The steep valley that the Mekong River follows through the southeastern Tibetan Plateau may owe its existence to profound climate disruptions millions of years ago.
The Mekong River is one of the world’s largest rivers in terms of water volume and sediment transport, but knowledge of its geological history is patchy. Junsheng Nie at Lanzhou University in Gansu, China, and his colleagues analysed the age of minerals in samples taken from the bedrock of the upper and middle Mekong. They also modelled the history of erosion by the river.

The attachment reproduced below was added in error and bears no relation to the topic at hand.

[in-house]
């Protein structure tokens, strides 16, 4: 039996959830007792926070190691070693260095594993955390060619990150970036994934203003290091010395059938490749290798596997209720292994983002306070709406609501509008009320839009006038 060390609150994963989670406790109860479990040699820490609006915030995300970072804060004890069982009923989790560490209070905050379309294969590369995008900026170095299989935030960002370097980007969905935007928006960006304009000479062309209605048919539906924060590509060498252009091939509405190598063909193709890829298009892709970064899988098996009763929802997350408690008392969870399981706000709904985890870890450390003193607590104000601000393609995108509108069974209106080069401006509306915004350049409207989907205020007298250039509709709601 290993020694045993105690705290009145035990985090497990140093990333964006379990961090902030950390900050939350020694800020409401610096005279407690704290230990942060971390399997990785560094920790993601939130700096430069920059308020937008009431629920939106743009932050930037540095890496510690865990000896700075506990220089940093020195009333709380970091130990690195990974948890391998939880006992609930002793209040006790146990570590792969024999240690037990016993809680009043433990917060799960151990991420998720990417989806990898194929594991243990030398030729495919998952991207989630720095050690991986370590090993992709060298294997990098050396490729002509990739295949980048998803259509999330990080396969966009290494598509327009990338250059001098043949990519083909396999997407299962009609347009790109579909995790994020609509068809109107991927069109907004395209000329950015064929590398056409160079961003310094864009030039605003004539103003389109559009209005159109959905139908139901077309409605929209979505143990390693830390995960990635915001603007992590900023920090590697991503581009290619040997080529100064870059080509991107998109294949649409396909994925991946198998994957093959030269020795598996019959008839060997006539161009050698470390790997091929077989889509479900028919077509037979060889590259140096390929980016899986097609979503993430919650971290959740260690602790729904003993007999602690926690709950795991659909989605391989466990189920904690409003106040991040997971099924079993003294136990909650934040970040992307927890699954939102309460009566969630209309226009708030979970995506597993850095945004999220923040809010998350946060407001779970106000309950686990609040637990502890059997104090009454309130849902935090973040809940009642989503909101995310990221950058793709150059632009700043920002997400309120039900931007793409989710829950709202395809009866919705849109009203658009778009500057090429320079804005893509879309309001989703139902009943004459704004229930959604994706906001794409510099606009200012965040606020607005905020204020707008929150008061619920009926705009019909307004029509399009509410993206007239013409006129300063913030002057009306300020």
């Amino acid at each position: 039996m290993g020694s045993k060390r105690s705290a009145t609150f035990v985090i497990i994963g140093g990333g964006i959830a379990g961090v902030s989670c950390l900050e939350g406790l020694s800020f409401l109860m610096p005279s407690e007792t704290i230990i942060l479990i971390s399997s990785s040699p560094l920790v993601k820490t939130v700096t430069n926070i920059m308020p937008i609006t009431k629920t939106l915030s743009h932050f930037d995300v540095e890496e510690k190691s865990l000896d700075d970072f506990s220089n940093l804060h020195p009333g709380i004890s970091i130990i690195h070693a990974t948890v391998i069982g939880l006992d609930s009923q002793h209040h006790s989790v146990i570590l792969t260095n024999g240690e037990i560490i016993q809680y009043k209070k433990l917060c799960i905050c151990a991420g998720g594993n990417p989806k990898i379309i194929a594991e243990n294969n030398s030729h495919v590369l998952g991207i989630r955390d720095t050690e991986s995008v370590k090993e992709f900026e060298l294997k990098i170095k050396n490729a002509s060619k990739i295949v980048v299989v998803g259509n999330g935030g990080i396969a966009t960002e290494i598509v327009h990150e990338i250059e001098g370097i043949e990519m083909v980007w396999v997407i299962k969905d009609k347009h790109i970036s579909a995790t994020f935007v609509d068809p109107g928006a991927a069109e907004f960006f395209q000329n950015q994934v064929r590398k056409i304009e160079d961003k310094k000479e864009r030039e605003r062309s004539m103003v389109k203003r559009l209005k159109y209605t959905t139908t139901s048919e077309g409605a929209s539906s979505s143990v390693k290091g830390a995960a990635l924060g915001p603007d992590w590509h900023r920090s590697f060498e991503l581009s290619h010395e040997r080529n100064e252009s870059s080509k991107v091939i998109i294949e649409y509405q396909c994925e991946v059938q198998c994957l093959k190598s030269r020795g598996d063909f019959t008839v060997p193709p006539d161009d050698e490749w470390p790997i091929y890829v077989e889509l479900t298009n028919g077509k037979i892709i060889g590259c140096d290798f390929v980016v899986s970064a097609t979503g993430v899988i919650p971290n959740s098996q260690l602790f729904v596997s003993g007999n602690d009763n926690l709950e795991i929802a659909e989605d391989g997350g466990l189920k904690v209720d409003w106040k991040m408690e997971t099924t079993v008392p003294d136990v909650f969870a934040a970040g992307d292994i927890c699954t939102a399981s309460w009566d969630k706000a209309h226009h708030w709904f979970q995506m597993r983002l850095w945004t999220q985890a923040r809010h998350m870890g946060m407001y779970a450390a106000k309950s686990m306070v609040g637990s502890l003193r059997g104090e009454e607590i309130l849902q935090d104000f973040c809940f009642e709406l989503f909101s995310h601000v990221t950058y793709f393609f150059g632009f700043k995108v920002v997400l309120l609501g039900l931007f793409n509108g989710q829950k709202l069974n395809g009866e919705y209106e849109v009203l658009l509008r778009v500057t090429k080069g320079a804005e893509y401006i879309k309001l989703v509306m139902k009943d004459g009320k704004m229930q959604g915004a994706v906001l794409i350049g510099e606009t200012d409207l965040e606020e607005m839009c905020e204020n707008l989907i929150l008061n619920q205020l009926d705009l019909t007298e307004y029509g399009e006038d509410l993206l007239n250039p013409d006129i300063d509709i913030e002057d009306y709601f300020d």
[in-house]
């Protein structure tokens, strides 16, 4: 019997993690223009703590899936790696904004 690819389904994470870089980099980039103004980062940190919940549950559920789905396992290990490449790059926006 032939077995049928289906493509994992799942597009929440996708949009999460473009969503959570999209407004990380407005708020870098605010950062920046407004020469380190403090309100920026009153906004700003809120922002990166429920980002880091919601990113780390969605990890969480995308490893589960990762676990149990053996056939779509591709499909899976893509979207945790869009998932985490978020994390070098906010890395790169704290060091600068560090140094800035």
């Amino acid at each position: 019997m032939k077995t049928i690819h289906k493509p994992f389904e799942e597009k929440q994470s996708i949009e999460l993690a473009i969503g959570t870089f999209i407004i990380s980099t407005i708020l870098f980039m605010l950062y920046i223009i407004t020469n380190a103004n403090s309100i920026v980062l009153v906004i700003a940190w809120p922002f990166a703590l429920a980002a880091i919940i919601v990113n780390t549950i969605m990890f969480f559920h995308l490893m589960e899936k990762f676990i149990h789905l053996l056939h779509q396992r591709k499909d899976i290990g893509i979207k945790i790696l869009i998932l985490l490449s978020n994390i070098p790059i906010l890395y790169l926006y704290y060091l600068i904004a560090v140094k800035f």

The results suggest that the river began to cut fast and deep into the Tibetan Plateau about 17 million years ago. There is no evidence of major tectonic activity at that time, but the period was marked by an exceptionally warm climate and intense East Asian summer monsoon rains. Strong rainfall and erosion, rather than surface uplift, might have facilitated the young Mekong’s rapid descent, the team says.